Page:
It is both a good and bad time to be a journalist. The internet means there’s more access to information, it’s easier to make yourself heard without a big news agency behind you and news breaks from around the world in moments. But it is also a dangerous time to be a journalist, every day it seems like someone has found a new way to spy on you, more journalists are in jail as of last year than any other time in the last decade and it seems like people are having more and more trouble deciding what a journalist is.
The US Senate seems to think you need some corporation or agency behind you to be a journalist or that it matters how long you’ve been employed. I’ve talked about this before and I disagree. I believe it is the lengths you go to in order to share the truth with the public, to information and educate and provide the context to understand the world we’re in, that makes you a journalist. However those criteria discount many of the overpaid talking heads the Senate seems to have had in mind.
I’ve also already written about the deeply troubling story of Barrett Brown’s arrest and imprisonment after months of harassment by the FBI for investigating military contracting that the US government would have rathered he hadn’t. Glenn Greenwald was the journalist who first broke the documents leaked by former NSA consultant Edward Snowden.
The reaction to the revelations of widespread illegal surveillance by the NSA was surprising. Rather than turning on their government, many mainstream American journalists turned on Greenwald, calling him an “activist” or a “blogger” rather than a journalist.
Then in August, while travelling between Berlin and their home in Rio, Greenwald’s partner David Miranda was stopped and held for 9 hours under the UK’s terrorism powers.
“One US security official told Reuters that one of the main purposes of the British government’s detention and questioning of Miranda was to send a message to recipients of Snowden’s materials, including the Guardian, that the British government was serious about trying to shut down the leaks.” However it is not part of British law that terrorism powers can be used simply to “send a message”.
“for the purpose of determining whether the detained person is a terrorist. The use of the power to detain and question someone who the examining officer knows is not a terrorist is plainly not for this purpose, so it would neither be within the spirit nor the letter of the law. There is no suggestion that Miranda is a terrorist, or that his detention and questioning at Heathrow was for any other reason than his involvement in his partner Glenn Greenwald’s reporting of the Edward Snowden story.”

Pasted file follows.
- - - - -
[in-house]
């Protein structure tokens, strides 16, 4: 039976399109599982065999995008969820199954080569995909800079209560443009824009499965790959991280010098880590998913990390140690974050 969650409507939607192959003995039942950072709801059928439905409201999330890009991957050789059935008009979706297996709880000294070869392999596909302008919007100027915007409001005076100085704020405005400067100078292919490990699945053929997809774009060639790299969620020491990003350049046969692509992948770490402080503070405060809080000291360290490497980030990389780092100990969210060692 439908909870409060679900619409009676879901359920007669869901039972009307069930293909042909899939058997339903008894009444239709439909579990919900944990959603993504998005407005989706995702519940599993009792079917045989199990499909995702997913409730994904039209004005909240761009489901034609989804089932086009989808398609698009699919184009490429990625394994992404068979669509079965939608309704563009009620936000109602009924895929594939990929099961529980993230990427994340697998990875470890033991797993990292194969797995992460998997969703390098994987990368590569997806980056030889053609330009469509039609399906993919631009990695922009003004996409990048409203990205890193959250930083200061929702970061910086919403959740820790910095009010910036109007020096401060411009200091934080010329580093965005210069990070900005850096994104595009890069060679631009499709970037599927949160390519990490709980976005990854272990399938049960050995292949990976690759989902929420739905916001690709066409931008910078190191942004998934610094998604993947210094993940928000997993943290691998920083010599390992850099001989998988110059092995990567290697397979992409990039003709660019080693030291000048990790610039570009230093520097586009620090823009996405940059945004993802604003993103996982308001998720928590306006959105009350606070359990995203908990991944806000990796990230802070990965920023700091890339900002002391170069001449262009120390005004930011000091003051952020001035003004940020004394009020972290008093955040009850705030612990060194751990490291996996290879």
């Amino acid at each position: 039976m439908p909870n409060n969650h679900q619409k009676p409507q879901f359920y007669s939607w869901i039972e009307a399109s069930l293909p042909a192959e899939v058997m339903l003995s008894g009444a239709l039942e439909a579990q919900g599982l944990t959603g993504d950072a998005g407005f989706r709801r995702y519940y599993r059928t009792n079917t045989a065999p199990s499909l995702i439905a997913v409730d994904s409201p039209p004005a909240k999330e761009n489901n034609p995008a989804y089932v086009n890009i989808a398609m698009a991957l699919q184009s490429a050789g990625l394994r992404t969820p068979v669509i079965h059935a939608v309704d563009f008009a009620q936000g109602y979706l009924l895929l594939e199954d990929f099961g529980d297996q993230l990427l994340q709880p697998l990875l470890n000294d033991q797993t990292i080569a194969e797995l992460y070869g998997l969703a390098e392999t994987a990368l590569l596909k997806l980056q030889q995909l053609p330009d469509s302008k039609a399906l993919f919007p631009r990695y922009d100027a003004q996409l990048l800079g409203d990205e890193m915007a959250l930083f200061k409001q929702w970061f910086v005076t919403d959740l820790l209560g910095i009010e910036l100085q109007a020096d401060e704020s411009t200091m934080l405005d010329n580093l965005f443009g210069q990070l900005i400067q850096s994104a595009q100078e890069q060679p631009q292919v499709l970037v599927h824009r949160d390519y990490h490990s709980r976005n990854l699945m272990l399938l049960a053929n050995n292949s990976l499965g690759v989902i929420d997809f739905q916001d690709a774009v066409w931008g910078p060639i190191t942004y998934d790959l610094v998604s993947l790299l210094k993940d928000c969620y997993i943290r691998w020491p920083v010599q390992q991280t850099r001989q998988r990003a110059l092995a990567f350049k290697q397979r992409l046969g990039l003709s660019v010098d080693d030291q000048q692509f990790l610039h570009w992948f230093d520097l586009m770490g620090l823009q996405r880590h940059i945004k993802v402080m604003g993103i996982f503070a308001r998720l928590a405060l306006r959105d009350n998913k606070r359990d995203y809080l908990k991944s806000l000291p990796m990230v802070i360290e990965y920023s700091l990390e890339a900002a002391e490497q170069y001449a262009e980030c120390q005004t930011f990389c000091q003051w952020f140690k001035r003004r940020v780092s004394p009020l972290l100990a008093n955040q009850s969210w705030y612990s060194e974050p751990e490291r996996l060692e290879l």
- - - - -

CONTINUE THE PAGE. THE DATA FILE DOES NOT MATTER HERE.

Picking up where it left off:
During Miranda’s 9 hour illegal detention in Heathrow, his phone, laptop and external hard drive were confiscated. He was forced to give up the passwords to his social media sites.
It’s hardly as if British security forces thought that Miranda was hiding classified material on Twitter. No, this was a tactic of intimidation and humiliation.
When Greenwald said in an interview that he would continue to report on Snowden documents that had not yet been released it was reported as if he were vowing some mad revenge scheme.
“The US and UK governments are apparently entitled to run around and try to bully and intimidate anyone, including journalists – “to send a message to recipients of Snowden’s materials, including the Guardian”, as Reuters put it – but nobody is allowed to send a message back to them. That’s a double standard that nobody should accept.”
Then on Monday the 19th of August only days after Miranda’s detention, editor-in-chief of the Guardian, Alan Rusbridger, revealed that UK authorities had been threaten the Guardian UK for weeks if they did not destroy all their materials provided by Edward Snowden.
Agents were then sent to supervise the physical destruction of hard drives in the paper’s basement. Rusbridger described the behaviour as “thuggish” but also useless as of course there were multiple copies around the world so they achieved nothing but, in Greenwald’s own words, to make “themselves look incompetently oppressive”.
Multiple journalist protection and human rights organisations around the world have condemned these acts of intimidation and attempted censorship by the British government, including the Committee to Protect Journalists among others.
The British government are not alone in believing it can silence dissent. Russian authorities have a history of dealing harshly with critical press but recently has cracked down on those reporting on problems around construction in Sochi in preparation for the 2014 Olympics. Azerbaijan has similarly targeted journalists and academics.
There must be vigilance and caution when observing attempting abuses of journalistic freedoms, particularly in countries such as the UK and US that previously so highly valued their freedom of the press.
Reading the story of the detention of Glenn Greenwald’s partner and the following harassment of the Guardian, should concern everyone. It should frighten people. The censorship of the press, intimidating and threatening a journalist’s family are hardly the precursors to good times. In fact I would go out on a limb and say that they are a consistent and undeniable sign that we are losing control of government agencies allegedly in place to protect us. Unfortunately we are now subject to them regardless of what country we are citizens of, rather than the agencies being subject to the will of their citizens.